October 21, 2009
I’ve noticed I’m getting an increasing amount of spam comments on this blog that looks almost handwritten (might even be) and is much more difficult to spot than spam of the traditional format. However, it’s still identifiable as the kind of comment that either doesn’t belong, has been hand crafted to try to trick you or is just plain lazy. What’s the point?
Here’s a prime example with my comments in red:
Hi Patrick, (my name’s not Patrick, it clearly says Steve on the sidebar)
Right on target with this post. Customer service/care will always be about hearing the customer, delivering, and learning for continuous growth. Doesn’t matter what size business — even the smallest setup — if you have an online presence it must be a good one! (A relevant comment to the post).
Nice to hear from you again. I am on Twitter as (katenasser). (I don’t know you and you even think my names Patrick). Check out my video on my website for humorous and inspirational customer servie talk. (What? Customer servie? Humorous video?)
All the best from this customer service fanatic… Kate.
I mean, thanks for the comment Kate, but at the least get my name right and it would be nice if you didn’t suppose to know me.
Kate titles her comment as ‘Kate Nasser, The People-Skills Coach’ and has an authentic looking web presence here katenasser.com but is she just looking for an inbound link and some free publicity? Where’s the value in her comment?
So come on Kate Nasser, get in touch and tell me why I should approve your comment (and why you think my name’s Patrick)?
October 20, 2009
Just came across an interesting post by Bill Slawski on the subject of a patent granted to Google last week titled ‘Search result ranking based on trust‘. There’s been a lot of talk about trustworthiness being the next big factor to be considered in search engine algorithms but it makes me wonder how useful it would be in reality.
When I use Google to search for something what I’m really looking for is the most relevant result I can find which will answer my query. To be honest, I often couldn’t care less how much I trust the source as long as it’s reputable (maybe rep is a better factor?).
Where I can see a trust (or rep) factor being useful is with weeding out spam search results who have got themselves a really good natural search ranking. Beyond that I’m not convinced it’s required for normal web search (except perhaps as an option or it would be useful in a search through social streams like Twitter, but here I’m referring to the kind of search you do through http://www.google.com).
You see, to some extent trust is in the eye of the beholder and a very difficult thing to turn into a scientific algorithm. A source could be trustworthy to one person and not at all to another depending on many factors. So to really put an accurate trust rating on web pages is going to be extremely difficult (I think).
Would Google’s time be better spent working on relevancy ranking and using trust sparingly as a factor to filter out spam results? Or do you think trust has a bigger place in the future of search algorithms (maybe trust/rep on news/blog search)? Interested to hear your thoughts…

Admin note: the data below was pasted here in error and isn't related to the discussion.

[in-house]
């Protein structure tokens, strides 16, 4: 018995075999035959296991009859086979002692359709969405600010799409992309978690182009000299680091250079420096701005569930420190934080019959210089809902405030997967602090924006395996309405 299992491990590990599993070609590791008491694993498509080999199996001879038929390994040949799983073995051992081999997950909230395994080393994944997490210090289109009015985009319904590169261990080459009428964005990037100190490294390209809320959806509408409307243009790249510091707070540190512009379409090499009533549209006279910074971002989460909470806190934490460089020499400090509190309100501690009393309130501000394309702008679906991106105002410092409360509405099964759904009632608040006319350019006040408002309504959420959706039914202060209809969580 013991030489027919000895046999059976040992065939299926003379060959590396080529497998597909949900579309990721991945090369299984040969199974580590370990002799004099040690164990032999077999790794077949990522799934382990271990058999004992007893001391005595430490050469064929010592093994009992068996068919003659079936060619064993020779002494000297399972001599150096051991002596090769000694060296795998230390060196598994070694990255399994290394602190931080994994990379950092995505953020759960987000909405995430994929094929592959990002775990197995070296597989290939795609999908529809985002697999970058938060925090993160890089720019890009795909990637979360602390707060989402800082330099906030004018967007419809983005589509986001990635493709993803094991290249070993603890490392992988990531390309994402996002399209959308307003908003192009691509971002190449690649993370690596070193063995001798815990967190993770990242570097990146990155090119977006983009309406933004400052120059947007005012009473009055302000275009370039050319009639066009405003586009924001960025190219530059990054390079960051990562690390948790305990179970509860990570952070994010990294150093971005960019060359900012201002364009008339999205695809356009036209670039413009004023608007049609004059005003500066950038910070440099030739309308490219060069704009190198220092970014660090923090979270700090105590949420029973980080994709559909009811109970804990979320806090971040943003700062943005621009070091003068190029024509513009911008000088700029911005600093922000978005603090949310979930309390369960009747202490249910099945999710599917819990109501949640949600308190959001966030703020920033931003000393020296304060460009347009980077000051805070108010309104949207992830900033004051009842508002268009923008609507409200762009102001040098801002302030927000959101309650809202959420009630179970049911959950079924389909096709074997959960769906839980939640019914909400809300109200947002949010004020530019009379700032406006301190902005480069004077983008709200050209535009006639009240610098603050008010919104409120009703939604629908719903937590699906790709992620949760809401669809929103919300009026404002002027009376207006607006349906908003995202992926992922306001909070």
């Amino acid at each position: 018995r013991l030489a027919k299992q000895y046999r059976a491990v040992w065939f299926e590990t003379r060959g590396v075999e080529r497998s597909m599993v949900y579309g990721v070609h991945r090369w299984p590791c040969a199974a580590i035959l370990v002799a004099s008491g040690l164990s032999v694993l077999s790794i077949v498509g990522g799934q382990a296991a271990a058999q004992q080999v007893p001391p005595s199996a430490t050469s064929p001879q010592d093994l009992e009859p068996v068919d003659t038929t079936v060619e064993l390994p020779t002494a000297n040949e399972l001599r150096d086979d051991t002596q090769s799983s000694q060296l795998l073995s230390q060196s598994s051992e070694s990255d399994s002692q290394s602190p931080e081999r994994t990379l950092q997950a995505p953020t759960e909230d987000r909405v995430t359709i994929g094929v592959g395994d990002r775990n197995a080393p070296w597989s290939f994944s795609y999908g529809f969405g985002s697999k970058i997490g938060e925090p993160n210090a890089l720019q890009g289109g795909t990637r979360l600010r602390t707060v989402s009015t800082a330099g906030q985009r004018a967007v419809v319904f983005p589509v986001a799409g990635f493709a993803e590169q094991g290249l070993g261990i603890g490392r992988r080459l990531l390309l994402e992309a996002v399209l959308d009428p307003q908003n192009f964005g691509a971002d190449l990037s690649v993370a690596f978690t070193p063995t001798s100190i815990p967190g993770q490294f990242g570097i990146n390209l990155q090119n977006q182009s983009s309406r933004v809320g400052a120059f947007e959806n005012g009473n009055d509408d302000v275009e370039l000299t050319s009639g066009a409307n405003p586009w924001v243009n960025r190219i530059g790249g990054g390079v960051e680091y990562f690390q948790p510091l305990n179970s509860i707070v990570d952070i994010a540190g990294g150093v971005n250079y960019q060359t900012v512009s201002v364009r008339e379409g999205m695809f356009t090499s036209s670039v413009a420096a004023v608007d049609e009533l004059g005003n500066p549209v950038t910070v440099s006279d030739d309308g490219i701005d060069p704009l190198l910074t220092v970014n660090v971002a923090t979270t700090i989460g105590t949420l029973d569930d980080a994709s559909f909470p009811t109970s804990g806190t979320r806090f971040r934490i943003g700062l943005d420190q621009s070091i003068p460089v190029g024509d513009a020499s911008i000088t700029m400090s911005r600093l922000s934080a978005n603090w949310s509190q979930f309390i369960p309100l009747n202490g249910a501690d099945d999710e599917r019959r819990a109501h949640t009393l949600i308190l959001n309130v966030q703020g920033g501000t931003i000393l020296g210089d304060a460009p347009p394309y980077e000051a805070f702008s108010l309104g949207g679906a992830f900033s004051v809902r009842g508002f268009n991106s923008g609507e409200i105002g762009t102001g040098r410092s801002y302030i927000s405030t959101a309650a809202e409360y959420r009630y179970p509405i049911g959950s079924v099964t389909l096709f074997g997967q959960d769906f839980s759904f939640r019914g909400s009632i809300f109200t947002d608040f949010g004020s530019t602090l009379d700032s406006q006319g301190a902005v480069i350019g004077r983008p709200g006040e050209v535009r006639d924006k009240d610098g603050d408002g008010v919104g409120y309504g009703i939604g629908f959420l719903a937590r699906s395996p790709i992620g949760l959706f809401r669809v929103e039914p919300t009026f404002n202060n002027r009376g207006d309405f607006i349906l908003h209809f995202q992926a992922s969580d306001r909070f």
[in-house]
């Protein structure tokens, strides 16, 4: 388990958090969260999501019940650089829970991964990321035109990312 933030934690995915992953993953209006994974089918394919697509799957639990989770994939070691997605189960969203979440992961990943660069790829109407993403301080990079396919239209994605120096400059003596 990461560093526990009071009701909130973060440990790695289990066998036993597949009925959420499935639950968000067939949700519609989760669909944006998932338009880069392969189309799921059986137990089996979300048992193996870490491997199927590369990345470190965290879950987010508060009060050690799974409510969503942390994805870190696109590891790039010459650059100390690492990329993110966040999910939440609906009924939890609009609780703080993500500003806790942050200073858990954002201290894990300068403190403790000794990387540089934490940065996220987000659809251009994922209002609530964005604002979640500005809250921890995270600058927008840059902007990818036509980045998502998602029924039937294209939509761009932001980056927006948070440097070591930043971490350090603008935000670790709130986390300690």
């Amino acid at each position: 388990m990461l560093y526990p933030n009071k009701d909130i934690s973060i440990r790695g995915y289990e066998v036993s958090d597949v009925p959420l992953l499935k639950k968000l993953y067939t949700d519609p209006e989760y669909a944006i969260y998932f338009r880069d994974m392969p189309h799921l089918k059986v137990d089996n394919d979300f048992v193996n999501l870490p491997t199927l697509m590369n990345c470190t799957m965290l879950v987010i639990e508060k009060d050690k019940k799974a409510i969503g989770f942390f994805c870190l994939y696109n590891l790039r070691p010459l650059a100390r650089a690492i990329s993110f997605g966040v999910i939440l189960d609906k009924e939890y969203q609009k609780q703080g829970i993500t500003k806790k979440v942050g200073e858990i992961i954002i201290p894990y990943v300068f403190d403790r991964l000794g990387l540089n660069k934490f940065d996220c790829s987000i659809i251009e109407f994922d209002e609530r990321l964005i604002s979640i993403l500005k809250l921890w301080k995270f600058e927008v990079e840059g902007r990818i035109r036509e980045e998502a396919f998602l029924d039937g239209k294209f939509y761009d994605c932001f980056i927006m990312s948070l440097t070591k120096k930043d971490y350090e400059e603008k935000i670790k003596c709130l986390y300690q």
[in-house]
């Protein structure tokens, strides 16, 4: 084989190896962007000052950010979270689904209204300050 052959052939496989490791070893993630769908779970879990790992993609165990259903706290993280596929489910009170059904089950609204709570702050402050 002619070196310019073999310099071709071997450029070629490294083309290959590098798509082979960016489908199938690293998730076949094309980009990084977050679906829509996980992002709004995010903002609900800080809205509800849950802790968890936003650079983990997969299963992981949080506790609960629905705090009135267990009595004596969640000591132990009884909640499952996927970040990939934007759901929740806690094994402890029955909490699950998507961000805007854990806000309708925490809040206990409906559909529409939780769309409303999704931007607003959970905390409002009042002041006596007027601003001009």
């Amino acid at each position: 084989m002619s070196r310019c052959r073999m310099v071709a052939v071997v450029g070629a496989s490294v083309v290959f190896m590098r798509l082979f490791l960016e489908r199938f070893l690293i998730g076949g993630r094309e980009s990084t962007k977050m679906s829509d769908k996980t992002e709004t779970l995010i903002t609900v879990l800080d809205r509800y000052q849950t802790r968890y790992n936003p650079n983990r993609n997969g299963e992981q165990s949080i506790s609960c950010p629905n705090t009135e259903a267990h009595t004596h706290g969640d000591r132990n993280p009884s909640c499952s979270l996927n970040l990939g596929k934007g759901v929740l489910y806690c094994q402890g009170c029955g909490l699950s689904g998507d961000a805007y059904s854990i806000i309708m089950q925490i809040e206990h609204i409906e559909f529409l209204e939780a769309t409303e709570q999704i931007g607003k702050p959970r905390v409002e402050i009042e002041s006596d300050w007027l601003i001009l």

Kayak, the meta-search travel site, have joined the trend for opening up and setting your data free by launching Kayak Trends. Trends allows you to mine through data on what’s actually being searched for on Kayak. You can view the most popular flight destinations (to or from any airport in the world) and the most searched hotels in popular destinations. The data is available on a daily, weekly, monthly or yearly basis and I think it’s really powerful data. Why is it powerful? Because it is a clear indication of consumer trends in travel, what are people looking for right now and how do those trends change across the year. That’s got to have some uses to other people than Kayak and their website visitors.
Travel sites have a huge amount of data on search trends and consumer preferences run through their booking paths and search forms. I can’t think of anyone else who has opened this up in the online travel world. Plenty of other travel companies have merchandising lists of their top destinations etc but they are based on their sales priorities as well as popularity so quite different to this almost realtime user data (if of course it is true data and not tainted). I know of online travel firms who feed this kind of data back into their web apps but not any who give it away in this manner.
So some powerful consumer intent data, I can think of a number of ways you could use this. This is great data for anyone (competitors, affiliates) who want to know what to target destination or hotel wise. Focus on these destinations, if they’re being searched for on Kayak users want product associated with them. Put them on your websites, marketing assets and in your ECRM shots. People must surely be looking at how they can monitor or scrape this data to inform their merchandising decisions, PPC/SEO campaigns (Bid more on the destinations and hotels that are hot on Kayak. Can you assume they will be searched for more on Google when they’re in the Kayak Trends? Long tail flight terms anyone?). You could use it to inform the biasing of your search results, or even to help you highlight areas where your inventory may be lacking.
Kayak will I’m sure have thought of all of that and probably won’t be bothered as their business model is to get as many users through the site and referred on to the agents, airlines and operators from their search results, which they do extremely well.
It’s a great move and I applaud Kayak for being so open. I hope that something positive comes from this; that other online travel sites see this data and realise the power of it, and so start to collect and utilise the data their own websites generate. Too many don’t do that (you may be surprised to hear).